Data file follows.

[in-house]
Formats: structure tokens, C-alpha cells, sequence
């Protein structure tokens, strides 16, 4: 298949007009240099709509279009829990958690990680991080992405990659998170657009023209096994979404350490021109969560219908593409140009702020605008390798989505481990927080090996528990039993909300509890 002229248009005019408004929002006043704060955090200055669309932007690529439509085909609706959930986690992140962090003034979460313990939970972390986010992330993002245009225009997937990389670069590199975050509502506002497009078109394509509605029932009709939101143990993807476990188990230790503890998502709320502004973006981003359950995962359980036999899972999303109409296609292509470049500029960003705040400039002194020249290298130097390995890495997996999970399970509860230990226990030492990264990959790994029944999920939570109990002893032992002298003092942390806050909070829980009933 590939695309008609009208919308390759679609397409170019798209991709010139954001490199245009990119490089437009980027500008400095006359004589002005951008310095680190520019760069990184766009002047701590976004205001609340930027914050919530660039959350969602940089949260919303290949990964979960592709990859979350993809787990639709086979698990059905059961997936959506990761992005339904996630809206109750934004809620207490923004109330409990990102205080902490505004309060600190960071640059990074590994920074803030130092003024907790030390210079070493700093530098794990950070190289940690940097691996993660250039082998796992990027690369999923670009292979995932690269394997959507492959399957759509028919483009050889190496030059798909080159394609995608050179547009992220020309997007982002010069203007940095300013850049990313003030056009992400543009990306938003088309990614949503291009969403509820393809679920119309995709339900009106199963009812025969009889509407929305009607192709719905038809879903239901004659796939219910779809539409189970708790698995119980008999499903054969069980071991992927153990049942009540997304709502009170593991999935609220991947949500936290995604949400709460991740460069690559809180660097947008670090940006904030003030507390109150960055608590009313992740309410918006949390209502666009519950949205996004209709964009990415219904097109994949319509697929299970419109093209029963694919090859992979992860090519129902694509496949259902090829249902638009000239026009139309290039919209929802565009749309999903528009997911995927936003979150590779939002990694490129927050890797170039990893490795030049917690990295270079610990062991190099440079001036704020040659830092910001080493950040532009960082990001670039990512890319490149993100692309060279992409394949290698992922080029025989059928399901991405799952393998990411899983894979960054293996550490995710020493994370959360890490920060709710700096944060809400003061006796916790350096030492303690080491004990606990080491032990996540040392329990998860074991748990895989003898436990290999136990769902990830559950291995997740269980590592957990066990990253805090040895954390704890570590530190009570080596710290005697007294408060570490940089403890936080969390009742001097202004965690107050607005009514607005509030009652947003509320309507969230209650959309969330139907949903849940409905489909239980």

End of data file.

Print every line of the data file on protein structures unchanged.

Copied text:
[in-house]
Formats: structure tokens, C-alpha cells, sequence
């Protein structure tokens, strides 16, 4: 298949007009240099709509279009829990958690990680991080992405990659998170657009023209096994979404350490021109969560219908593409140009702020605008390798989505481990927080090996528990039993909300509890 002229248009005019408004929002006043704060955090200055669309932007690529439509085909609706959930986690992140962090003034979460313990939970972390986010992330993002245009225009997937990389670069590199975050509502506002497009078109394509509605029932009709939101143990993807476990188990230790503890998502709320502004973006981003359950995962359980036999899972999303109409296609292509470049500029960003705040400039002194020249290298130097390995890495997996999970399970509860230990226990030492990264990959790994029944999920939570109990002893032992002298003092942390806050909070829980009933 590939695309008609009208919308390759679609397409170019798209991709010139954001490199245009990119490089437009980027500008400095006359004589002005951008310095680190520019760069990184766009002047701590976004205001609340930027914050919530660039959350969602940089949260919303290949990964979960592709990859979350993809787990639709086979698990059905059961997936959506990761992005339904996630809206109750934004809620207490923004109330409990990102205080902490505004309060600190960071640059990074590994920074803030130092003024907790030390210079070493700093530098794990950070190289940690940097691996993660250039082998796992990027690369999923670009292979995932690269394997959507492959399957759509028919483009050889190496030059798909080159394609995608050179547009992220020309997007982002010069203007940095300013850049990313003030056009992400543009990306938003088309990614949503291009969403509820393809679920119309995709339900009106199963009812025969009889509407929305009607192709719905038809879903239901004659796939219910779809539409189970708790698995119980008999499903054969069980071991992927153990049942009540997304709502009170593991999935609220991947949500936290995604949400709460991740460069690559809180660097947008670090940006904030003030507390109150960055608590009313992740309410918006949390209502666009519950949205996004209709964009990415219904097109994949319509697929299970419109093209029963694919090859992979992860090519129902694509496949259902090829249902638009000239026009139309290039919209929802565009749309999903528009997911995927936003979150590779939002990694490129927050890797170039990893490795030049917690990295270079610990062991190099440079001036704020040659830092910001080493950040532009960082990001670039990512890319490149993100692309060279992409394949290698992922080029025989059928399901991405799952393998990411899983894979960054293996550490995710020493994370959360890490920060709710700096944060809400003061006796916790350096030492303690080491004990606990080491032990996540040392329990998860074991748990895989003898436990290999136990769902990830559950291995997740269980590592957990066990990253805090040895954390704890570590530190009570080596710290005697007294408060570490940089403890936080969390009742001097202004965690107050607005009514607005509030009652947003509320309507969230209650959309969330139907949903849940409905489909239980």